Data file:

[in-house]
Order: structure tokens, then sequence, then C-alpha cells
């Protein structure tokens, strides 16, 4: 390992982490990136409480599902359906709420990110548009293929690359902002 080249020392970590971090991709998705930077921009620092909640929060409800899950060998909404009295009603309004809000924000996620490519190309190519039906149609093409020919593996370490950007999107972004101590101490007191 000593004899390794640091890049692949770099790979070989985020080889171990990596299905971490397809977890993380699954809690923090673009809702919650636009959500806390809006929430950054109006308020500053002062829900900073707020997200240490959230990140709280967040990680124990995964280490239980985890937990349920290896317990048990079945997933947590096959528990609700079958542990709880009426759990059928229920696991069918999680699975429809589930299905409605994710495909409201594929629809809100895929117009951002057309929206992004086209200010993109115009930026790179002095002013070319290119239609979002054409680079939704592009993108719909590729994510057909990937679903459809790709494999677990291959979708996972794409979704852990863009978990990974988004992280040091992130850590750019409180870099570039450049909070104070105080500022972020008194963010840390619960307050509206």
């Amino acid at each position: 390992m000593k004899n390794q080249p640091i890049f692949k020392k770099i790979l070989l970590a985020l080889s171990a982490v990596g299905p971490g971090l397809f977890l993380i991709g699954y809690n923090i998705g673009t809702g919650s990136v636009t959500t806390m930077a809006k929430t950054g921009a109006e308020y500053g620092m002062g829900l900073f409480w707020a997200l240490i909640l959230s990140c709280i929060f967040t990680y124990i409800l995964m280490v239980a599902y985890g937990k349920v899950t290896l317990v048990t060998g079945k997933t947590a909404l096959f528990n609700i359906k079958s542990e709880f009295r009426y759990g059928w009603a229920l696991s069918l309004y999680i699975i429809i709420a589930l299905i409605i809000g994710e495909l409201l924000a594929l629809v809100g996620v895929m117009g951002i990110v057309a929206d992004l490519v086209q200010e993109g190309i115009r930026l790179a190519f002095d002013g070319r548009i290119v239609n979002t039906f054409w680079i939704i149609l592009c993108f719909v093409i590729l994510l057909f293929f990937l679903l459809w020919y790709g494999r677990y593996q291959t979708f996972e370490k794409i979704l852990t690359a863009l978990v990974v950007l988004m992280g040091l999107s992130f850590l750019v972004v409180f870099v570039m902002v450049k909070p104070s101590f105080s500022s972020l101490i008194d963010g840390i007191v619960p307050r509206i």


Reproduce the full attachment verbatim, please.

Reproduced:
[in-house]
Order: structure tokens, then sequence, then C-alpha cells
């Protein structure tokens, strides 16, 4: 390992982490990136409480599902359906709420990110548009293929690359902002 080249020392970590971090991709998705930077921009620092909640929060409800899950060998909404009295009603309004809000924000996620490519190309190519039906149609093409020919593996370490950007999107972004101590101490007191 000593004899390794640091890049692949770099790979070989985020080889171990990596299905971490397809977890993380699954809690923090673009809702919650636009959500806390809006929430950054109006308020500053002062829900900073707020997200240490959230990140709280967040990680124990995964280490239980985890937990349920290896317990048990079945997933947590096959528990609700079958542990709880009426759990059928229920696991069918999680699975429809589930299905409605994710495909409201594929629809809100895929117009951002057309929206992004086209200010993109115009930026790179002095002013070319290119239609979002054409680079939704592009993108719909590729994510057909990937679903459809790709494999677990291959979708996972794409979704852990863009978990990974988004992280040091992130850590750019409180870099570039450049909070104070105080500022972020008194963010840390619960307050509206």
């Amino acid at each position: 390992m000593k004899n390794q080249p640091i890049f692949k020392k770099i790979l070989l970590a985020l080889s171990a982490v990596g299905p971490g971090l397809f977890l993380i991709g699954y809690n923090i998705g673009t809702g919650s990136v636009t959500t806390m930077a809006k929430t950054g921009a109006e308020y500053g620092m002062g829900l900073f409480w707020a997200l240490i909640l959230s990140c709280i929060f967040t990680y124990i409800l995964m280490v239980a599902y985890g937990k349920v899950t290896l317990v048990t060998g079945k997933t947590a909404l096959f528990n609700i359906k079958s542990e709880f009295r009426y759990g059928w009603a229920l696991s069918l309004y999680i699975i429809i709420a589930l299905i409605i809000g994710e495909l409201l924000a594929l629809v809100g996620v895929m117009g951002i990110v057309a929206d992004l490519v086209q200010e993109g190309i115009r930026l790179a190519f002095d002013g070319r548009i290119v239609n979002t039906f054409w680079i939704i149609l592009c993108f719909v093409i590729l994510l057909f293929f990937l679903l459809w020919y790709g494999r677990y593996q291959t979708f996972e370490k794409i979704l852990t690359a863009l978990v990974v950007l988004m992280g040091l999107s992130f850590l750019v972004v409180f870099v570039m902002v450049k909070p104070s101590f105080s500022s972020l101490i008194d963010g840390i007191v619960p307050r509206i």